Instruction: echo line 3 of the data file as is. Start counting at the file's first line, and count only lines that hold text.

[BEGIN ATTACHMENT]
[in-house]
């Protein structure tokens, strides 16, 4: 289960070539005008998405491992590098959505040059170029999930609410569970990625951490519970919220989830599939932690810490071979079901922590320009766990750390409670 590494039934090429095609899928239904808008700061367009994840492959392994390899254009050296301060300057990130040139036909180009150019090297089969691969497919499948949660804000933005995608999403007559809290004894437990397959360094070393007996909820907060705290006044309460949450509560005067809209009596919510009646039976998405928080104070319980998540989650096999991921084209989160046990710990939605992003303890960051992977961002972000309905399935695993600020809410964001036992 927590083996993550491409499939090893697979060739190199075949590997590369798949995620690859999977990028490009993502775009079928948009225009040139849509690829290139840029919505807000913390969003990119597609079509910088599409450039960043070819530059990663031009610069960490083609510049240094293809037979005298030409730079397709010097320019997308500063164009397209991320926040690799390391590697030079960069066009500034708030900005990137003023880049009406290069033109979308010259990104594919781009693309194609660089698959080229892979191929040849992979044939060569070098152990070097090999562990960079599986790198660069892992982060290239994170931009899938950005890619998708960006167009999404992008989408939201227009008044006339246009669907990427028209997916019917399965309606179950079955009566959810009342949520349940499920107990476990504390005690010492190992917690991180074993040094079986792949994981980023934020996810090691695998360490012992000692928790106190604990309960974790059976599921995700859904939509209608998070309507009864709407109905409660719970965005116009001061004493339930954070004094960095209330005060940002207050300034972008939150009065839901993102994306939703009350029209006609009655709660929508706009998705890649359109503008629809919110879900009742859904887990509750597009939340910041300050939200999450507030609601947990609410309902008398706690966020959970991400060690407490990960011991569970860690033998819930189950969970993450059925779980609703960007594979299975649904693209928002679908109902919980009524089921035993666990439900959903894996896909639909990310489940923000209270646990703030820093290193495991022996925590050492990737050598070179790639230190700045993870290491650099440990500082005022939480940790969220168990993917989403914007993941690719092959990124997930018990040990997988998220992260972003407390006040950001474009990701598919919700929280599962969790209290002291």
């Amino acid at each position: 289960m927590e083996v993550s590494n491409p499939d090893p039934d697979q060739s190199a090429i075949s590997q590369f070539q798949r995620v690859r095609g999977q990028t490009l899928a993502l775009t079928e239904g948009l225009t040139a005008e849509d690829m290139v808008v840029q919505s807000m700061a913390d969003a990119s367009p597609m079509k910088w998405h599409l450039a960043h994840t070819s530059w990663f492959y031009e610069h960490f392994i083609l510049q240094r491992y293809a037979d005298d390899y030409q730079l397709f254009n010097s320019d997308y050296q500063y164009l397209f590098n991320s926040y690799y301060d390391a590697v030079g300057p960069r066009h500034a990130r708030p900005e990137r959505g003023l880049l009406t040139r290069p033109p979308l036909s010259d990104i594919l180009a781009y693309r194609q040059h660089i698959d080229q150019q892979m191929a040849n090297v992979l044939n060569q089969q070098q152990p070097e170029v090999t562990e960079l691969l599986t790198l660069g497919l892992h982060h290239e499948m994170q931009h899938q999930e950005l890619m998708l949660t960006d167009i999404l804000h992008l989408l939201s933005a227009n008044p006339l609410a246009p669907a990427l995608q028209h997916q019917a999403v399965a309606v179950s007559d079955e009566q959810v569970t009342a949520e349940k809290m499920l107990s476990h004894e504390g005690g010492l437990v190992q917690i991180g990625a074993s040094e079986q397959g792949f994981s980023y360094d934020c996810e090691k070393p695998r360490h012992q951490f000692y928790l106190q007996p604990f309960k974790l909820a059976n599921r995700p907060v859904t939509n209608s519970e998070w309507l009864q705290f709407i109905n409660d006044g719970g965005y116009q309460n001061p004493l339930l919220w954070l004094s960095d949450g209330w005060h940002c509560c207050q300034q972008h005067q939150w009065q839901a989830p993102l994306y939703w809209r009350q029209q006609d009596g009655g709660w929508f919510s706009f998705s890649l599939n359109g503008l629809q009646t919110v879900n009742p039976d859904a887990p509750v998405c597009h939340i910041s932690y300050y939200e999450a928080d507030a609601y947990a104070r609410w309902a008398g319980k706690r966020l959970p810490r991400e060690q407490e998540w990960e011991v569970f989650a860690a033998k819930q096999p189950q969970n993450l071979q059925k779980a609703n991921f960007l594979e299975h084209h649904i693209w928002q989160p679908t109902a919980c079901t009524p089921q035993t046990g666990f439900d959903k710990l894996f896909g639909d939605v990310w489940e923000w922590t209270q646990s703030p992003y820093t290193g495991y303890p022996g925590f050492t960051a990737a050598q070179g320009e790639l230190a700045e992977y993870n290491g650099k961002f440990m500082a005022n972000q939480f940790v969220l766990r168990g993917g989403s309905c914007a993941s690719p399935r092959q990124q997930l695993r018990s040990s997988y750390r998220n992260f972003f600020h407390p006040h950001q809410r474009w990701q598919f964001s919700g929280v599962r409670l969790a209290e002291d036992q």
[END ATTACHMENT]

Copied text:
């Amino acid at each position: 289960m927590e083996v993550s590494n491409p499939d090893p039934d697979q060739s190199a090429i075949s590997q590369f070539q798949r995620v690859r095609g999977q990028t490009l899928a993502l775009t079928e239904g948009l225009t040139a005008e849509d690829m290139v808008v840029q919505s807000m700061a913390d969003a990119s367009p597609m079509k910088w998405h599409l450039a960043h994840t070819s530059w990663f492959y031009e610069h960490f392994i083609l510049q240094r491992y293809a037979d005298d390899y030409q730079l397709f254009n010097s320019d997308y050296q500063y164009l397209f590098n991320s926040y690799y301060d390391a590697v030079g300057p960069r066009h500034a990130r708030p900005e990137r959505g003023l880049l009406t040139r290069p033109p979308l036909s010259d990104i594919l180009a781009y693309r194609q040059h660089i698959d080229q150019q892979m191929a040849n090297v992979l044939n060569q089969q070098q152990p070097e170029v090999t562990e960079l691969l599986t790198l660069g497919l892992h982060h290239e499948m994170q931009h899938q999930e950005l890619m998708l949660t960006d167009i999404l804000h992008l989408l939201s933005a227009n008044p006339l609410a246009p669907a990427l995608q028209h997916q019917a999403v399965a309606v179950s007559d079955e009566q959810v569970t009342a949520e349940k809290m499920l107990s476990h004894e504390g005690g010492l437990v190992q917690i991180g990625a074993s040094e079986q397959g792949f994981s980023y360094d934020c996810e090691k070393p695998r360490h012992q951490f000692y928790l106190q007996p604990f309960k974790l909820a059976n599921r995700p907060v859904t939509n209608s519970e998070w309507l009864q705290f709407i109905n409660d006044g719970g965005y116009q309460n001061p004493l339930l919220w954070l004094s960095d949450g209330w005060h940002c509560c207050q300034q972008h005067q939150w009065q839901a989830p993102l994306y939703w809209r009350q029209q006609d009596g009655g709660w929508f919510s706009f998705s890649l599939n359109g503008l629809q009646t919110v879900n009742p039976d859904a887990p509750v998405c597009h939340i910041s932690y300050y939200e999450a928080d507030a609601y947990a104070r609410w309902a008398g319980k706690r966020l959970p810490r991400e060690q407490e998540w990960e011991v569970f989650a860690a033998k819930q096999p189950q969970n993450l071979q059925k779980a609703n991921f960007l594979e299975h084209h649904i693209w928002q989160p679908t109902a919980c079901t009524p089921q035993t046990g666990f439900d959903k710990l894996f896909g639909d939605v990310w489940e923000w922590t209270q646990s703030p992003y820093t290193g495991y303890p022996g925590f050492t960051a990737a050598q070179g320009e790639l230190a700045e992977y993870n290491g650099k961002f440990m500082a005022n972000q939480f940790v969220l766990r168990g993917g989403s309905c914007a993941s690719p399935r092959q990124q997930l695993r018990s040990s997988y750390r998220n992260f972003f600020h407390p006040h950001q809410r474009w990701q598919f964001s919700g929280v599962r409670l969790a209290e002291d036992q």